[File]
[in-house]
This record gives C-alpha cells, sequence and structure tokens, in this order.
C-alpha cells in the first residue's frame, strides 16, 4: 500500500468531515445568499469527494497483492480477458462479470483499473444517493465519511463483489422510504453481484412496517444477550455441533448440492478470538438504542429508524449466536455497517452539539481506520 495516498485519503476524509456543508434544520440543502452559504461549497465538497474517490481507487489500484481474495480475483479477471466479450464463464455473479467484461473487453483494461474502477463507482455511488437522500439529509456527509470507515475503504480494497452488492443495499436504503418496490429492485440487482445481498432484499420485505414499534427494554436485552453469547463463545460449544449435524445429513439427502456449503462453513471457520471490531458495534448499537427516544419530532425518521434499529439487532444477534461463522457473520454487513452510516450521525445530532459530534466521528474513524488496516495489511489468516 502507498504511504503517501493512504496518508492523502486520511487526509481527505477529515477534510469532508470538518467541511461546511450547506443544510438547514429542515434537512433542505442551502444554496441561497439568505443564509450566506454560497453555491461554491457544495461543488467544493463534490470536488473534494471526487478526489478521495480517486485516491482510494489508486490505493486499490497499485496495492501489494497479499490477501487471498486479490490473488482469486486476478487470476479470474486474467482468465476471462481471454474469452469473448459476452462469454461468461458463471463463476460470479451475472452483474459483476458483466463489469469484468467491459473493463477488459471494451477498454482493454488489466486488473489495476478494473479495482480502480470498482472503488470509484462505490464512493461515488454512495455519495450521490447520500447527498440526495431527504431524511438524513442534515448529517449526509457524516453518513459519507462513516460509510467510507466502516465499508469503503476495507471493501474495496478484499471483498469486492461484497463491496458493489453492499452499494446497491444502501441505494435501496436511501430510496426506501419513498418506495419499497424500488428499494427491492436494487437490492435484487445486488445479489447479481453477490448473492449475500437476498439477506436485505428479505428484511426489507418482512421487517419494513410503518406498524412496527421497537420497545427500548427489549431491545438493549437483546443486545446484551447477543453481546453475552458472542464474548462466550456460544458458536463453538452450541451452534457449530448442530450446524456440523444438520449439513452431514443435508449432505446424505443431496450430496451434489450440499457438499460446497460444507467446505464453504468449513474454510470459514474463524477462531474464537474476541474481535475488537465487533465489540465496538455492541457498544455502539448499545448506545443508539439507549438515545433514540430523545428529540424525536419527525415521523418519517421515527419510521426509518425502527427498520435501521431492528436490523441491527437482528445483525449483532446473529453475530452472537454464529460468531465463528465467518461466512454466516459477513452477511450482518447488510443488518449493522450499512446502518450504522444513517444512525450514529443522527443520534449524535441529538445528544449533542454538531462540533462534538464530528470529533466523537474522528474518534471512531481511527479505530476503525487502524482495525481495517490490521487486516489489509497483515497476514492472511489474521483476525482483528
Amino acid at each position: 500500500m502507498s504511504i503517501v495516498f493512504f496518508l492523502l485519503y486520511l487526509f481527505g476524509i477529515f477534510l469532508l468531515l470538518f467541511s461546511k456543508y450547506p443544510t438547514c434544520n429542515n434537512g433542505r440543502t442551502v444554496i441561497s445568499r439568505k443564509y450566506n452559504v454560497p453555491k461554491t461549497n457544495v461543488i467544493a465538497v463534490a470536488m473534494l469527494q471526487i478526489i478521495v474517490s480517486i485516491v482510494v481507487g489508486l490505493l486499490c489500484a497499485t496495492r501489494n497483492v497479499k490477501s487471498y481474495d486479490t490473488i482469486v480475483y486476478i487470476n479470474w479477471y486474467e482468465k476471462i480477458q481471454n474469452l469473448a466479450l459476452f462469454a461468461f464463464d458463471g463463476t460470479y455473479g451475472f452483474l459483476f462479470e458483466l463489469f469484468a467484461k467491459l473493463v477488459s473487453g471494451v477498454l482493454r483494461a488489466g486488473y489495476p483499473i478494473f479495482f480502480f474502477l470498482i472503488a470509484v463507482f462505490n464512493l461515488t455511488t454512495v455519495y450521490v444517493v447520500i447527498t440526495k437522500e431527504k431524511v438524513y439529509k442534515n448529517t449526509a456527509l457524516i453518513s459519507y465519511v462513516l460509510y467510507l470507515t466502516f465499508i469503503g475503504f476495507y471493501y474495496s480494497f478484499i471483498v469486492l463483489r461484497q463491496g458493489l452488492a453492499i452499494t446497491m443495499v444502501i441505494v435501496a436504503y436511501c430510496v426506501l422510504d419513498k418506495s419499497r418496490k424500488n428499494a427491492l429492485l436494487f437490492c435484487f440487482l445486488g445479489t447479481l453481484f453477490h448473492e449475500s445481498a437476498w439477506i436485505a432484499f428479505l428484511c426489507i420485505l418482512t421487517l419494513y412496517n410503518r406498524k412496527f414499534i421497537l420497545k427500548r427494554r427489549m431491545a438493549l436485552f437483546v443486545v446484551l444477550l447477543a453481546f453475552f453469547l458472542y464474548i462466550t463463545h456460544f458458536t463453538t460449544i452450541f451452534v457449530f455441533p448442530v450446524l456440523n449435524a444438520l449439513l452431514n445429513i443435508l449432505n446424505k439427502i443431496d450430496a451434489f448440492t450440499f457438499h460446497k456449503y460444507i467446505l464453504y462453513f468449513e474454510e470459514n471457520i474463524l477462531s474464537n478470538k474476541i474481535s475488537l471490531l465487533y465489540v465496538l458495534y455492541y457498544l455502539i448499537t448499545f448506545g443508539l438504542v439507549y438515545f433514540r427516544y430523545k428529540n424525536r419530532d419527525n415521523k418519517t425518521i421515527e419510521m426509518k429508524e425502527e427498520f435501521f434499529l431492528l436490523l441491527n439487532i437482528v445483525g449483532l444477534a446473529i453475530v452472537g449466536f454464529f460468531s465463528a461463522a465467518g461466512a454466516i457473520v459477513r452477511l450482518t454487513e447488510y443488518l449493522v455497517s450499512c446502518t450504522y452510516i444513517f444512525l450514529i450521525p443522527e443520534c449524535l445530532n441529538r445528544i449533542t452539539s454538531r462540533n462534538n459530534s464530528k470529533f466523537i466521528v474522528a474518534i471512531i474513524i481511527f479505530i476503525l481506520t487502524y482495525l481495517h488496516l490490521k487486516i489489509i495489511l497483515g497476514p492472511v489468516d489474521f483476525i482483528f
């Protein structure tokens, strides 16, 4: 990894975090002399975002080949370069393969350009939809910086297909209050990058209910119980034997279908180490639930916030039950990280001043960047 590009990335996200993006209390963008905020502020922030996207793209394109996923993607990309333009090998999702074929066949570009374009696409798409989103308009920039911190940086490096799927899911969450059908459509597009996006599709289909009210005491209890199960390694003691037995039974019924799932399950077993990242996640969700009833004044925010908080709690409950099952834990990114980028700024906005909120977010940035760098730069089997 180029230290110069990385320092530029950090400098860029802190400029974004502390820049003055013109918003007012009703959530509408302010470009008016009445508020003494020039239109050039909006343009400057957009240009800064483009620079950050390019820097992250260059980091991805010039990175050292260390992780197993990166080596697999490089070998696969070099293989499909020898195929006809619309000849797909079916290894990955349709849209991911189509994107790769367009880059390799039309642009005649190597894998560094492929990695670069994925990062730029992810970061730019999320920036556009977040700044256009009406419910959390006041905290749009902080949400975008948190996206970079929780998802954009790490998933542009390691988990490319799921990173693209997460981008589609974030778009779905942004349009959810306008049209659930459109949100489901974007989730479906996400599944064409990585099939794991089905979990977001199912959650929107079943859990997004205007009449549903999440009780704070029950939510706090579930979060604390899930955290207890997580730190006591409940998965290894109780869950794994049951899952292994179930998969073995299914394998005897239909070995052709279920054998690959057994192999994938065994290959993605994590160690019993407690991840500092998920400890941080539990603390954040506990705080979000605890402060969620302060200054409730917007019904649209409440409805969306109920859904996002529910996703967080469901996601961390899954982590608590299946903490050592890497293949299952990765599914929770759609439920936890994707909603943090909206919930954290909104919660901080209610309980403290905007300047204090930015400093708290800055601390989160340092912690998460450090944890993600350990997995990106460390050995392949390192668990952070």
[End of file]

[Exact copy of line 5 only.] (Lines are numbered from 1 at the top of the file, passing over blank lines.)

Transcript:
């Protein structure tokens, strides 16, 4: 990894975090002399975002080949370069393969350009939809910086297909209050990058209910119980034997279908180490639930916030039950990280001043960047 590009990335996200993006209390963008905020502020922030996207793209394109996923993607990309333009090998999702074929066949570009374009696409798409989103308009920039911190940086490096799927899911969450059908459509597009996006599709289909009210005491209890199960390694003691037995039974019924799932399950077993990242996640969700009833004044925010908080709690409950099952834990990114980028700024906005909120977010940035760098730069089997 180029230290110069990385320092530029950090400098860029802190400029974004502390820049003055013109918003007012009703959530509408302010470009008016009445508020003494020039239109050039909006343009400057957009240009800064483009620079950050390019820097992250260059980091991805010039990175050292260390992780197993990166080596697999490089070998696969070099293989499909020898195929006809619309000849797909079916290894990955349709849209991911189509994107790769367009880059390799039309642009005649190597894998560094492929990695670069994925990062730029992810970061730019999320920036556009977040700044256009009406419910959390006041905290749009902080949400975008948190996206970079929780998802954009790490998933542009390691988990490319799921990173693209997460981008589609974030778009779905942004349009959810306008049209659930459109949100489901974007989730479906996400599944064409990585099939794991089905979990977001199912959650929107079943859990997004205007009449549903999440009780704070029950939510706090579930979060604390899930955290207890997580730190006591409940998965290894109780869950794994049951899952292994179930998969073995299914394998005897239909070995052709279920054998690959057994192999994938065994290959993605994590160690019993407690991840500092998920400890941080539990603390954040506990705080979000605890402060969620302060200054409730917007019904649209409440409805969306109920859904996002529910996703967080469901996601961390899954982590608590299946903490050592890497293949299952990765599914929770759609439920936890994707909603943090909206919930954290909104919660901080209610309980403290905007300047204090930015400093708290800055601390989160340092912690998460450090944890993600350990997995990106460390050995392949390192668990952070």